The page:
Aretha Franklin: Soul legend and icon of civil rights and feminist struggles

Soul singer Aretha Franlink passed away on August 16, aged 76.

Legendary soul singer, feminist and civil rights icon Aretha Franklin, who died aged 76 on August 16, was often called the "Queen of Soul" as well as the “Voice of Black America”, noted Common Dreams.

Franklin was especially renowned for her 1967 version of Otis Redding’s “Respect”, which she turned into a feminist anthem. Redding himself declared that after Franklin’s version, the song belonged to her.

In Franklin’s hands, the song doubled as a statement of a woman insisting on her worth, and a Black person doing the same. Franklin’s rendition was adopted as an anthem by both feminist and anti-racist struggles.

Common Dreams noted Franklin was famous for the power of her voice and her passionate performances.

Democracy Now! pointed out: “In 1987, Aretha Franklin became the first woman to be inducted into the Rock and Roll Hall of Fame. She held the record for the most songs on the Billboard Top 100 for 40 years. Rolling Stone ranked her the greatest singer of all time on its top 100 list…”

“‘Respect’ became a soundtrack for the 1960s,” wrote DeNeen L Brown in the Washington Post. “Franklin, then just 24 years old, infused it with a soulful and revolutionary demand, a declaration of independence that was unapologetic, uncompromising and unflinching.”

Brown noted: “The song was a demand for something that could no longer be denied. She had taken a man’s demand for respect from a woman when he got home from work [in Redding’s original] and flipped it. The country had never heard anything like it...

“‘Respect’ would become an anthem for the black-power movement, as symbolic and powerful as Nina Simone’s ‘Mississippi Goddam’ and Sam Cooke’s ‘A Change is Gonna Come’.”

Common Dreams said: “Born in Memphis, Tennessee on March 25, 1942, and raised mainly in Detroit, Franklin had been personally affected by segregation.”

“The blues is a music born out of the slavery day sufferings of my people,” she told the Amsterdam News in 1961.

Franklin sang both at the funeral of civil rights leader Reverend Martin Luther King Jr, in 1968. Forty years later, she sang at the inauguration of the first African American president, Barack Obama.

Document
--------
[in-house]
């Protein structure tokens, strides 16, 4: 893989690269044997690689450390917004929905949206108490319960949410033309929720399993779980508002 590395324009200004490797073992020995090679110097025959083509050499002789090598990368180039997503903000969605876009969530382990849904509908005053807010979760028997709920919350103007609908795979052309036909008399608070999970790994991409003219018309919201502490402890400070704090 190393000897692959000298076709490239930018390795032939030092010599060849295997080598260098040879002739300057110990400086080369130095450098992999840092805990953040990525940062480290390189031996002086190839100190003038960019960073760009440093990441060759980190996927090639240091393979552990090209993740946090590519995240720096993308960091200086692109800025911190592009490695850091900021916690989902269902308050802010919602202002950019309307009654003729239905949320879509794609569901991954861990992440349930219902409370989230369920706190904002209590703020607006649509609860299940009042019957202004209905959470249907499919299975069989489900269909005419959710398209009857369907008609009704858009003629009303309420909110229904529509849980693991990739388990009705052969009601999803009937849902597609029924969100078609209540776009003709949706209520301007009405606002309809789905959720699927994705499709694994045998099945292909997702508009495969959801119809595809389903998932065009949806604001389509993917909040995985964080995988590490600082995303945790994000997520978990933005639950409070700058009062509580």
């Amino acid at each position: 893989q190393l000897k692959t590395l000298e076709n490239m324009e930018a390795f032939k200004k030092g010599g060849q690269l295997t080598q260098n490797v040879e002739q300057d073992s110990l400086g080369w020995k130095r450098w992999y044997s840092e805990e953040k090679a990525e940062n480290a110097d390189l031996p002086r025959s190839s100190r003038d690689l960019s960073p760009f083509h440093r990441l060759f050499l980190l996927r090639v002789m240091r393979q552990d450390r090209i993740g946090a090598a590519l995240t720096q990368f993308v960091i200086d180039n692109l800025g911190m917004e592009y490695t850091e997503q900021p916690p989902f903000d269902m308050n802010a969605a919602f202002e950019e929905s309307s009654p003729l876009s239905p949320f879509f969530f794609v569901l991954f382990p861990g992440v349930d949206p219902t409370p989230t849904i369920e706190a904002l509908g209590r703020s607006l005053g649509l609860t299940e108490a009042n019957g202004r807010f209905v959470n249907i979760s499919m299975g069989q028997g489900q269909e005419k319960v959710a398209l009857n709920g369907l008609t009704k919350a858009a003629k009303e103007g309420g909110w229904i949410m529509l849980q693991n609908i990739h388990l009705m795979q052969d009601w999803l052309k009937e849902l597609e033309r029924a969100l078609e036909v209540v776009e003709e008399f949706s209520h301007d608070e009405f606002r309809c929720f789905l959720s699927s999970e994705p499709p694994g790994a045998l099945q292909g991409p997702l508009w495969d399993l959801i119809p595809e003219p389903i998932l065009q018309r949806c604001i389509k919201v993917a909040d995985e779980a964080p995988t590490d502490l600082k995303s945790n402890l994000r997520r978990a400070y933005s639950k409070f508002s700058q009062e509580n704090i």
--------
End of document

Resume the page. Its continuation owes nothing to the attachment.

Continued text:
“Aretha has always been a very socially conscious artist, an inspiration, not just an entertainer,” civil rights activist Jesse Jackson told the Detroit Free Press. “She has shared her points of view from the stage...”

Among those paying their respects to Franklin was legendary revolutionary activist Angela Davis.

When Davis was jailed on trumped up charges as part of the US state’s war on the Black Power movement in 1970, Franklin offered to post bail.

Democracy Now! said: “Aretha Franklin told Jet magazine in 1970, ‘My daddy says I don’t know what I’m doing. Well, I respect him, of course, but I’m going to stick by my beliefs.

“Angela Davis must go free. Black people will be free. I’ve been locked up (for disturbing the peace in Detroit) and I know you got to disturb the peace when you can’t get no peace. Jail is hell to be in.

“I’m going to see her free if there is any justice in our courts, not because I believe in communism, but because she’s a Black woman and she wants freedom for Black people.

“I have the money; I got it from Black people — they’ve made me financially able to have it — and I want to use it in ways that will help our people.’”

Speaking to Democracy Now! after Franklin’s death, Davis said: “When Aretha decided to hold a press conference announcing that she would pay up to $250,000, which in today’s currency would be probably about a million-and-a-half dollars, it was really a high point in the campaign.

“And I believe that many people who may have been reluctant to associate themselves with me because of my communist affiliations probably joined the campaign as a result of Aretha’s statement…

“[T]hat was such a moving moment. It was a moment in which the campaign for my freedom achieved a really populist status among people in this country, and probably throughout the world, as well.”

Rashod Ollison wrote at The Root: “Everything you needed to know about her—the pain, the joy, the faith, the strength — was etched in every note she sang.

“Simply put, if you didn’t feel Aretha, you didn’t possess a soul.”

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